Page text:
Skip to content
Join our Newsletter

Victoria woman warns others about attempted dating-site scam

Man spun a web of lies and tried to scam money
Cathy Armstrong says alarm bells started going off when she got a panicked call from a man she'd been speaking to after meeting on a dating site, saying he'd been detained by authorities in Berlin. DARREN STONE, TIMES COLONIST

A Victoria woman is warning others after a man spun a web of lies and tried to scam money from her when they connected on a dating site.

Cathy Armstrong has blocked the man’s calls but he continues to try and reach her, leaving his latest pleading message Friday morning.

Armstrong says she didn’t lose any money, but is now taking steps to secure her private information, including changing her phone number and email.

After contacting the Canadian Anti-Fraud Centre, Armstrong decided to speak out publicly because victims are often reluctant to say anything. “This is why these things perpetuate, because nobody will talk about it.”

It started when Armstrong, an executive director of a charity, posted her profile April 20 on a dating site and mentioned that she was widowed.

Within seconds, a message from “Frank” showed up.

After a brief chat, he asked for her phone number, which she provided.

That was the start of several days of daily phone calls, lasting between 15 minutes and an hour and filled with compliments.

The man said he was a ­hydrologist in Vancouver who had been awarded a $3-million contract in Wisconsin. After he flew there, a problem supposedly arose with a supplier and he said he had to go to Germany to resolve it. The two arranged to meet at Vancouver International Airport when he returned.

The meeting didn’t ­happen. While in Greater ­Vancouver, Armstrong received a 3 a.m. phone call saying he was detained by authorities in Berlin because he was carrying a large amount of cash in a briefcase. At some point, he also said that his mother had died.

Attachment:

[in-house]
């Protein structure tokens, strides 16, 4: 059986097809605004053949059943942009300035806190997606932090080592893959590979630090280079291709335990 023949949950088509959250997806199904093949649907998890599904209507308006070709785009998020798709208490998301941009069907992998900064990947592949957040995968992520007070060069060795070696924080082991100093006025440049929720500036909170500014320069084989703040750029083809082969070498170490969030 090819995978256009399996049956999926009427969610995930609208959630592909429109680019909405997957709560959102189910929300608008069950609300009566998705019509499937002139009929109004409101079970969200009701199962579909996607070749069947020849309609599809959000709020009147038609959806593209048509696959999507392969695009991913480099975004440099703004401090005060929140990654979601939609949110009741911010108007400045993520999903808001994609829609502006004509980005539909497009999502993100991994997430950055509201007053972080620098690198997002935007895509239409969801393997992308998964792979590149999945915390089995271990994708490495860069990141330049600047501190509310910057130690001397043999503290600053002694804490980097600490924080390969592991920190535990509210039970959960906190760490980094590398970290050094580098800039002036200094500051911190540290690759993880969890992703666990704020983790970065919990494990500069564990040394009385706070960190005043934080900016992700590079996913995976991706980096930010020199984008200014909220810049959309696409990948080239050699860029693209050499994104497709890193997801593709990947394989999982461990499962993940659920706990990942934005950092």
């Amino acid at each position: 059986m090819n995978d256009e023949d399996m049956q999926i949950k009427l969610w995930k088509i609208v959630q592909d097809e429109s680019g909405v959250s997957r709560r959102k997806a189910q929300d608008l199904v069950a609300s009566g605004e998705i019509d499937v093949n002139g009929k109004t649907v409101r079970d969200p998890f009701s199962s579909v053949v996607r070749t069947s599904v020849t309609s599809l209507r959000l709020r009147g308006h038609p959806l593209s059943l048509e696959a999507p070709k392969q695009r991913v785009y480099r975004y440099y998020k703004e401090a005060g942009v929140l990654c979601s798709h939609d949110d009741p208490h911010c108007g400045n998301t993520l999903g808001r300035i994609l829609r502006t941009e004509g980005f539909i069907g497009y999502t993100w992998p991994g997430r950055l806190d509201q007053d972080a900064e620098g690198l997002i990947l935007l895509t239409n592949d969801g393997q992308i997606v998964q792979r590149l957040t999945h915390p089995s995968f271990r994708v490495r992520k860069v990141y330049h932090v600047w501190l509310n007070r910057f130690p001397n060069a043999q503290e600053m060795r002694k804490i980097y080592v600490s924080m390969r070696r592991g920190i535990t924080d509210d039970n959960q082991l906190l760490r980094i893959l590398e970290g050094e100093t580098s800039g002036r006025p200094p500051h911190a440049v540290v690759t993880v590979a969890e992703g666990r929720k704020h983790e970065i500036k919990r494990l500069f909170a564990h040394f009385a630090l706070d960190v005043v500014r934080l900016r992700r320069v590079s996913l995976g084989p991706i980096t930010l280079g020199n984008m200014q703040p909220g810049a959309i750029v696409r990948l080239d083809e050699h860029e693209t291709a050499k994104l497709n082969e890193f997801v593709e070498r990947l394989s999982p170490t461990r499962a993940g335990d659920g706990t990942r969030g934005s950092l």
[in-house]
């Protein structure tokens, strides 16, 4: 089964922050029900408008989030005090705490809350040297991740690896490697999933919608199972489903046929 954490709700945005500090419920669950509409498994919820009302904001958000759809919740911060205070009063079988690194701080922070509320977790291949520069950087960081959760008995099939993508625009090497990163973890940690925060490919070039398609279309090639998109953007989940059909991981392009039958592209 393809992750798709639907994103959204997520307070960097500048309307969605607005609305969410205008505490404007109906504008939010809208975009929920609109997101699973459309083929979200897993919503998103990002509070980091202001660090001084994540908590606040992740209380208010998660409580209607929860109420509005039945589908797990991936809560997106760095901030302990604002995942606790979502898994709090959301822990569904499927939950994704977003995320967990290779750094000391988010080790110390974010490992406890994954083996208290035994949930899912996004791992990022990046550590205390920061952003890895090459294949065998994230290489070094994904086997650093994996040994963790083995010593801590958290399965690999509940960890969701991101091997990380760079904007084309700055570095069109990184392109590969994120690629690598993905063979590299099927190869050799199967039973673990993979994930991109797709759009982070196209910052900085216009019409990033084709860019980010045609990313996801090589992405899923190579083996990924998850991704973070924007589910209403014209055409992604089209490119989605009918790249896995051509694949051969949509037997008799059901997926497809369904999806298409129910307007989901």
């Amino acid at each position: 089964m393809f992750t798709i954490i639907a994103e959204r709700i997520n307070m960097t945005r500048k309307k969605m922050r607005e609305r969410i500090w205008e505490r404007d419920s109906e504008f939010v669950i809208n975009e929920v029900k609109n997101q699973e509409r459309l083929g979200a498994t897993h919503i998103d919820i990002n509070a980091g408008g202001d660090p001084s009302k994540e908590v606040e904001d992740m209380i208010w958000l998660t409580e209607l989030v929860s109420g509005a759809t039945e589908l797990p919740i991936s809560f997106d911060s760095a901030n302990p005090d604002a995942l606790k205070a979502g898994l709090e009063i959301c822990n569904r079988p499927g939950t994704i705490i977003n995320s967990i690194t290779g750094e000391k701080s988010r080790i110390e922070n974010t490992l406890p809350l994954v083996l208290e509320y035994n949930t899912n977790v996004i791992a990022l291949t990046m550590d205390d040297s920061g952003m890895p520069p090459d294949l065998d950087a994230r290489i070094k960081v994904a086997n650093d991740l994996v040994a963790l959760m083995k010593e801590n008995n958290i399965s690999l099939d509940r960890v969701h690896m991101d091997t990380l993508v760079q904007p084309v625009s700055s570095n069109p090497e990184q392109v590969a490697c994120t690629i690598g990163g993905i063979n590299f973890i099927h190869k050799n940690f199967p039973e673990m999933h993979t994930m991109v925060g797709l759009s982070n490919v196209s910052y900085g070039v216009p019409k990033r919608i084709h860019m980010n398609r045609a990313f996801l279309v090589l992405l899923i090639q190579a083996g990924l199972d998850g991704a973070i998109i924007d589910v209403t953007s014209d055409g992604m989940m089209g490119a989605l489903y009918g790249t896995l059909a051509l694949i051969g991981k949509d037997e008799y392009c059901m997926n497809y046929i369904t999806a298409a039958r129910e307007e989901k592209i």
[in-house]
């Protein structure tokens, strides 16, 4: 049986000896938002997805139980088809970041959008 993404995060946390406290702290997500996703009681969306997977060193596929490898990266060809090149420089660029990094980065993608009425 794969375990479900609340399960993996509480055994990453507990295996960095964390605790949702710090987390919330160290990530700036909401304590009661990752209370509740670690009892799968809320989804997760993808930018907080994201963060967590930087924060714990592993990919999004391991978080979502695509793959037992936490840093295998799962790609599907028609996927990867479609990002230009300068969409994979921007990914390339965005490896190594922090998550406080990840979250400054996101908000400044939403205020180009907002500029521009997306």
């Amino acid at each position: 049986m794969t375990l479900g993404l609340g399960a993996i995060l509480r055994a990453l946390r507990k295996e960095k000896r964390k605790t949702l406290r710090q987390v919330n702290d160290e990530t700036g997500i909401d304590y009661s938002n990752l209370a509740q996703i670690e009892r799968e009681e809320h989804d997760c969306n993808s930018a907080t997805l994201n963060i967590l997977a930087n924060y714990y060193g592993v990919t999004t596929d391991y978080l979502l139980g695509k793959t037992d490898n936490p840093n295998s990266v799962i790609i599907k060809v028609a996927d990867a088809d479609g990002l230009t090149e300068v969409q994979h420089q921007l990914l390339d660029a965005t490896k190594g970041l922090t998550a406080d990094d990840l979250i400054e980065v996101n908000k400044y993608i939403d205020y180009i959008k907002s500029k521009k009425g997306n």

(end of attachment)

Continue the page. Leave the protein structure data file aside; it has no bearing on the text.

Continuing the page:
Armstrong said alarm bells started going off when she got the panicked call.

The man said he needed her to transfer money from his account to his lawyer. But she refused the man’s request that she use her computer to open his bank account, fearing that might expose it to a virus or provide access to her computer.

When she continued to say no, he asked her to send $6,500 of her own money to cover the legal costs. She did not do that.

A family member of ­Armstrong’s started digging into the man’s information. The rental agency for the house he listed as his address said he did not live there.

Armstrong, who had a copy of the purported Wisconsin contract, spoke with the company owner and discovered there was no such contract.

The Canadian Anti-Fraud ­Centre figured the scam ­originated in West Africa. Armstrong was told that even if the man stopped calling her, attempts to get her money could resume in the future.

She’s bringing in a professional to clean her computer, is advising her bank and plans to watch her credit rating to ensure there are no problems.

Last year, 107,256 instances of fraud were reported in Canada, representing 13,433 victims. A total of $380.8 million was lost to fraud in 2021, the anti-fraud centre said. So far this year, $25 million has been lost to fraud.

To contact the Canadian Anti-Fraud Centre, go to:

[email protected]